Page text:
The Atlanta Campaign
- By Mike Scruggs
April 24 to November 16, 1864
Many historians date the Atlanta campaign from late April 1864 to September 2nd, 1864, the September 2 date coinciding with the withdrawal of General Hood’s Confederate forces from Jonesboro and the official surrender by Atlanta Mayor, James Calhoun. However, that leaves out an important part of the history. It was not until November 12 that Sherman destroyed Atlanta by ordering all buildings except homes and churches to be burned. Many homes and churches, however, were caught up in the conflagration.
Union forces had begun to probe Confederate strength south of Ringgold, Georgia, on April 24, with the objective of a major advance on Atlanta, an important Confederate railroad center and supply depot. Up until the middle of May, General Joe Wheeler’s Confederate cavalry were able to frustrate Sherman’s enormous army of over 100,000 men attempting to advance toward Atlanta.
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Hard Hats, Cannon Salute and TAPS on Confederate Memorial Day
- By Holly Sheen
At the conclusion of the Confederate Memorial Day service at the State Capitol in Columbia, Saturday, there was a cannon salute. There were three cannons and they were fired a total of 9 times.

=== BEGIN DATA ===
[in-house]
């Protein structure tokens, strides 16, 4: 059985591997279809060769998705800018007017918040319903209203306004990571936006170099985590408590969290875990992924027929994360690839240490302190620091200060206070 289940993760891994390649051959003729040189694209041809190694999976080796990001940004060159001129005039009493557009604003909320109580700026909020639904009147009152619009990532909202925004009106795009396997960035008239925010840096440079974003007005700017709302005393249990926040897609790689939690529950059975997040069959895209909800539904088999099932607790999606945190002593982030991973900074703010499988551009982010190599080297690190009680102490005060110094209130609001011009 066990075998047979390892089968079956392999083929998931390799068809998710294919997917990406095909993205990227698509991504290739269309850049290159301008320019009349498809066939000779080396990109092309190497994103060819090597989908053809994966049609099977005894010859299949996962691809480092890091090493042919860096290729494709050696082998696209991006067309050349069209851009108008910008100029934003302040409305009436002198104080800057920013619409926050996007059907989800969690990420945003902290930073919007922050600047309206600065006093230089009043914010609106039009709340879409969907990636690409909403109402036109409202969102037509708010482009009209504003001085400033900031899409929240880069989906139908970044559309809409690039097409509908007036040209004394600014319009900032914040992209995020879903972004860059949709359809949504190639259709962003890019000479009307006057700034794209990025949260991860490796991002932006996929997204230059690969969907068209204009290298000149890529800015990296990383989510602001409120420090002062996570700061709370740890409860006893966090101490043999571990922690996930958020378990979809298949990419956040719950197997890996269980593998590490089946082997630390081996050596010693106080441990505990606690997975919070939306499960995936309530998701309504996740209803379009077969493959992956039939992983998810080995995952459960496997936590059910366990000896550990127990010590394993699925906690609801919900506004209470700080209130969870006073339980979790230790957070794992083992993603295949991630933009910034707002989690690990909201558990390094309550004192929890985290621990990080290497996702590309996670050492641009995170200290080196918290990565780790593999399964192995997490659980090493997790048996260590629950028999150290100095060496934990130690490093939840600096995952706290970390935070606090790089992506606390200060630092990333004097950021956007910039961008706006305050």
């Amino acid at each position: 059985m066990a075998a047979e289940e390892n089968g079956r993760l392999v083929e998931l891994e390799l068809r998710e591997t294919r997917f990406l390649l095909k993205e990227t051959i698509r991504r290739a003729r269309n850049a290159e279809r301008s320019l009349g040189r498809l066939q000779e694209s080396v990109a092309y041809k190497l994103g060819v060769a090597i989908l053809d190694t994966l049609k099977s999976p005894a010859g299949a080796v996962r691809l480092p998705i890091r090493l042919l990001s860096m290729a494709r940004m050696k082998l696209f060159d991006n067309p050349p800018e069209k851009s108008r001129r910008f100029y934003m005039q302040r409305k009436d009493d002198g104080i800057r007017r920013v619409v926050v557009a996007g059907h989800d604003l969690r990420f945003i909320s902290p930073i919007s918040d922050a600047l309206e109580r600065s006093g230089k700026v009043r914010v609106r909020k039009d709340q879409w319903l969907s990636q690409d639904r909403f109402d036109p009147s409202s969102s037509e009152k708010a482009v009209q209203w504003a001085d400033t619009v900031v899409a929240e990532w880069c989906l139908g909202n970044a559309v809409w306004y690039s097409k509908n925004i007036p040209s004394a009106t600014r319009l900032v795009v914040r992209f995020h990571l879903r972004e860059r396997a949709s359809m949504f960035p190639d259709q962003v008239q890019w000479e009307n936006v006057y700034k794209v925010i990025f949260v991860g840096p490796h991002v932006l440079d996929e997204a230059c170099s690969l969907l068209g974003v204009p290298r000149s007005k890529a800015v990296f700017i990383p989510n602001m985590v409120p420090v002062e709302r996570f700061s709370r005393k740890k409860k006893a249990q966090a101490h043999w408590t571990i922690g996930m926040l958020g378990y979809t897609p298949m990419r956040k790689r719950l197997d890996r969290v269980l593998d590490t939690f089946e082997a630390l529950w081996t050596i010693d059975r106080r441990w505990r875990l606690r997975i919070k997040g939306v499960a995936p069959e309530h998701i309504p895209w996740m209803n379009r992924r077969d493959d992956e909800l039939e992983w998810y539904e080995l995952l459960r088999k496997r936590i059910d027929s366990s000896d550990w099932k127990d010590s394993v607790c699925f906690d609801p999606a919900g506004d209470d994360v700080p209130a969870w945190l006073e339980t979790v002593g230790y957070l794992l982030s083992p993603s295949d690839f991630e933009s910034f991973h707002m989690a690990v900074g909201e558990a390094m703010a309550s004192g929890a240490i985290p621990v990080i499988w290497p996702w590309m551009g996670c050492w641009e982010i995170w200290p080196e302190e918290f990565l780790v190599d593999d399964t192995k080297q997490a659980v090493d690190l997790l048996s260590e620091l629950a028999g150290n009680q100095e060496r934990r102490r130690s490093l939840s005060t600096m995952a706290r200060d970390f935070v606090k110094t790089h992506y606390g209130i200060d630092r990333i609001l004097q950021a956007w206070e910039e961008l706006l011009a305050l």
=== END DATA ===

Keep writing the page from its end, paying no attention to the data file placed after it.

Across the street a new high-rise is under construction and the exterior is being clad in glass. We could hear the construction crews inside all during the memorial service making a racket.
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Confederate Memorial Service, Springwood Cemetery, Greenville, SC
- By Bob Dill
Storm clouds and rumbles of thunder did not deter some 200 faithful who participated in the Memorial Service to honor the service and sacrifice of Confederate Soldiers buried in Spring-wood Cemetery in downtown Greenville.
The service began with a prelude by the Joyful Harps, followed by the assemblage of troops including the Butler Guards and 16th Regiment SCV Honor Guard.
The Call to Order was issued by Commander James Bouchillon, 16th Regiment, SCV, Camp No. 36. Invocation by the 16th Regiment Chaplain, Rev. Mark W. Evans.
Colors were posted by the Honor Guard and Pledges led by Douglas Taylor, Regimental Color Sergeant.
Commander Bouchillon recited the Charge to the Sons of Confederate Veterans first issued by Lt. General Stephen Dill Lee, Commander General, United Confederate Veterans in New Orleans, Louisiana, in 1906.
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